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4 Items in this Learning Collection
Collection Object

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Flight of Night

Accession Number

Flight of Night

Paul Manship

Object Creation Date

Medium & Support
bronze on marble base

18 1/8 x 13 13/16 x 5 3/4 in. (45.9 x 35 x 14.5 cm)

Credit Line
Bequest of Margaret Watson Parker

Label copy
*Gallery Rotation Fall 2010
Paul Manship
United States, 1885–1966
Flight of Night
Bronze on marble base
Bequest of Margaret Watson Parker, 1955/1.133
Perhaps best known today for his iconic gold Prometheus sculpture at Rockefeller Center in New York, Paul Manship was one of the most prominent American sculptors in the interwar period. Unlike many artists of his generation who went to Paris, Manship studied in Italy under the auspices of the American Academy in Rome and traveled extensively throughout the Mediterranean. He developed a mature style that combined the graceful proportions and idealized features of academic training with elements from a wide range of cultures and periods, including ancient Greek, Italian Renaissance, Indian, and Assyrian sculpture. Manship often turned to classical mythology for his subject matter, and the semi-nude woman depicted here is probably the moon goddess Diana (Artemis in Greek mythology), who was chased from the sky each morning by her brother, the sun god Apollo. An allegory for the passage of time, Flight of Night is one of many sculptures in which Manship explored flight and movement, emphasized through the grand sweep of her drapery, the angularity of her limbs, and the off-kilter positioning of the figure on the base.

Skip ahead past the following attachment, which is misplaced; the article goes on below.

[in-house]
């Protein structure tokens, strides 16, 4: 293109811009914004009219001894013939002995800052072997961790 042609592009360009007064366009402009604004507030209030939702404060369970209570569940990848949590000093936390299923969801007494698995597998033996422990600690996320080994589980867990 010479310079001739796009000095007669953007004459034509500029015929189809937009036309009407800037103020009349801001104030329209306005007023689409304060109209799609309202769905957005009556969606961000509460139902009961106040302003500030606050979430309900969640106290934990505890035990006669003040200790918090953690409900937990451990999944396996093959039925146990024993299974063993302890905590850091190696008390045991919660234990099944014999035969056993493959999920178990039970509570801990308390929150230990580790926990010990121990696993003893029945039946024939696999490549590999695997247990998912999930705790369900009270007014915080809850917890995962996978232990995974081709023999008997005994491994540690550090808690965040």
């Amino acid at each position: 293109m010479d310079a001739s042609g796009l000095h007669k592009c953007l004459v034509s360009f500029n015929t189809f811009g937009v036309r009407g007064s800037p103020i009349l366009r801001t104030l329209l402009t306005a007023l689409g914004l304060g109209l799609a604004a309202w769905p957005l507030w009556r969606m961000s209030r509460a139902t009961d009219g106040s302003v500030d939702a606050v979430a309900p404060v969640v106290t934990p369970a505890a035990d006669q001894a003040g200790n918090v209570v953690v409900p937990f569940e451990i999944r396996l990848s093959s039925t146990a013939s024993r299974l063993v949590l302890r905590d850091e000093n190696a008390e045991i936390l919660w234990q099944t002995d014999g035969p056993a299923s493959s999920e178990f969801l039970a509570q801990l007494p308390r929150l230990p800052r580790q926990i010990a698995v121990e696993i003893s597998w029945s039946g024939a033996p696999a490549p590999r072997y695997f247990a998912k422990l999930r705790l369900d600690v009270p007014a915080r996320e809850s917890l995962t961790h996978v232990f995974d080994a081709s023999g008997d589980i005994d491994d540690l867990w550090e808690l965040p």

Primary Object Classification

Collection Area
Modern and Contemporary

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modern and contemporary art

2 Related Resources

Celestial bodies
(Part of: Natural World)
Greco-Roman Mythology
(Part of 7 Learning Collections)

& Author Notes

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